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Vietnam War Congressional Commemoration

Good afternoon.  Speaker Boehner, Leader Pelosi, Leader Reid, thank you.  Thank you for your leadership – oh, I’m sorry, Leader McConnell also here, sir – your commitment to the men and women of the Department of Defense – for which we are ever grateful – and your work to honor veterans from the Vietnam era and other wars. 

Members of Congress, distinguished guests, colleagues from the Department of Defense past and present, members of the Vietnam Commemoration Advisory Committee… thank you for being here today.  Thank you to the organizers and commemorative partners of this important event, and thousands like it across the country, and the entire Vietnam commemoration effort.  And, most importantly, thank you to the Vietnam-era veterans and their families who join us – you honor us with your presence. 

In a year of anniversaries – for this year also marks the 150th anniversary of the end of our Civil War, the 70th anniversary of the end of World War II, the 65th anniversary of the start of the Korean War – today we gather to remember the Vietnam War, and to honor those who served in it.

We remember the 50th anniversary of President Johnson’s Executive Order establishing the Vietnam Service ribbon.  And we honor our 7.2 million living Vietnam-era veterans, their fallen comrades-in-arms, including those still unaccounted for, and the families of all who served.

That era’s proud soldiers, sailors, airmen, Marines, and Coast Guardsmen are part of a deep line of warriors – patriots who served and fought in Lexington and Concord, at Gettysburg and Midway, at Ia Drang and Khe Sanh, and, more recently, in Fallujah and Helmand.

Some of those Vietnam veterans are here today.  Some bear the wounds of war or the wear of age.  Some carry with them memories of fallen comrades – American fathers, uncles, brothers, and sisters who did not make it home.  And others proudly wear Vietnam Veteran lapel pins and Gold Star buttons to remember the service and sacrifice of years past.

On behalf of President Obama and the entire Department of Defense, I thank all of you for your service.  I thank you for those sacrifices.  And I thank you for the lessons that you’ve taught all of us and continue to teach us. 

One of the reasons the United States has excelled is that, as a nation, we learn and innovate.  And one reason why we have the finest fighting force the world has ever known, is that our military is a learning organization.  We learn from successes, we learn from setbacks….we take the time to delve into our experiences and always strive to do better.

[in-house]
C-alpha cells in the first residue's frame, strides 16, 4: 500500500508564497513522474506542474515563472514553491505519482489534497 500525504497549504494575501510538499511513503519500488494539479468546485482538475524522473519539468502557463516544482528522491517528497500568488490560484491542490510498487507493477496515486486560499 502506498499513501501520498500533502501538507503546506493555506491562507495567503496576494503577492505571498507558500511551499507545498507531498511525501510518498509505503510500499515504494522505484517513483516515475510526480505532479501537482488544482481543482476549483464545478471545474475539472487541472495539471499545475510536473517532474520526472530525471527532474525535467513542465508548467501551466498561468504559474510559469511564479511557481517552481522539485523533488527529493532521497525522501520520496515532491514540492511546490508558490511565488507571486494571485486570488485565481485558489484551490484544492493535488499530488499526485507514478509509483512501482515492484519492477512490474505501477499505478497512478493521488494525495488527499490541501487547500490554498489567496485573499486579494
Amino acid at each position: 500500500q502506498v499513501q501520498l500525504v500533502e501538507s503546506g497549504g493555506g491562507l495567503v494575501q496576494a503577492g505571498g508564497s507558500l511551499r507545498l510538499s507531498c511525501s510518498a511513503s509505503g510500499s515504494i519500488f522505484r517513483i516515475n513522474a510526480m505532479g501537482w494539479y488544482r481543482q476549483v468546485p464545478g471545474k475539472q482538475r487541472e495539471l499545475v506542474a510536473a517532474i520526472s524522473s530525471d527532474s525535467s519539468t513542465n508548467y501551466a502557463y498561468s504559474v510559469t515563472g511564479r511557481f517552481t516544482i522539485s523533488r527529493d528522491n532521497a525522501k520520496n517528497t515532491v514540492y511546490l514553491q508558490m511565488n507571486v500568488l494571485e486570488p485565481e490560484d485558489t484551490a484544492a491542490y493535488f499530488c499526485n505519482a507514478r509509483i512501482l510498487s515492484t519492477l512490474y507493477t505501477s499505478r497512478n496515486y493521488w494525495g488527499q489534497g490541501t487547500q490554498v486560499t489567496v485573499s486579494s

The Vietnam War taught us many lessons – many hard-won, some difficult to swallow – but all of them have made us a better country and a better military.  And there are two that I believe are particularly important to remember this day.

First, we leave no one behind.  We are not the only military with that ethos, nor are we the only nation with a POW/MIA accounting effort.  But there are few that have such a steadfast and sustained commitment, which is about more than raising the iconic POW/MIA symbol up on flag poles around the nation.  It’s about the promise we make and we work hard to keep. 

Thanks in part to the staunch advocacy of Vietnam veterans and POW/MIA families, the Department of Defense has over 650 people devoted to accounting for the missing and searching for, recovering and identifying their remains, including the 1,627 still missing from the Vietnam War.  I saw some of that continuing effort on my trip to Hanoi last month where I visited one of our POW/MIA accounting offices.

The second lesson is that we must support our warriors, regardless of our feelings about the war.  Unfortunately that was a lesson some learned the hard way in the Vietnam-era.  But I am pleased by – and again, we have many Vietnam-era veterans to thank for it – the support for today’s veterans and servicemembers, including the post-9/11 GI Bill, and how our troops today are welcomed home.  And I want to take this opportunity to thank you, our Vietnam-era veterans, for that lesson, and to again welcome all of you home.

Vietnam-era veterans and their families helped America learn those lessons…and ensure we will never forget them.  Some do so quietly, mentoring today’s men and women in uniform or traveling to airports to welcome home those returning from the wars in Afghanistan and Iraq.  Some do so more publicly, continuing their service in government offices in this Capitol, elsewhere in Washington, and across the country, including my colleagues Secretary John Kerry, and Senator John McCain.

And some are with us today.  And I want to take a moment to say a few words about the next speaker.  Chuck Hagel was a soldier, he’s been a Senator and a distinguished Secretary of Defense, and he remains one of our most thoughtful statesmen – and I’m proud to have been able to call him a friend for many years.  In Vietnam, then-Sergeant Hagel led an infantry squad during the fighting that followed the Tet Offensive.  Stories of his bravery and sacrifice there are well known.  And throughout the rest of his life in public service, Chuck dedicated himself to those who served, to normalizing and improving relations with Vietnam, to bringing home those still missing, and to ensuring we remember the Vietnam War’s lessons.  

Thank you, Chuck.  And thank you again to all the Vietnam-era veterans here and around the country.  May God bless you and your families for years to come.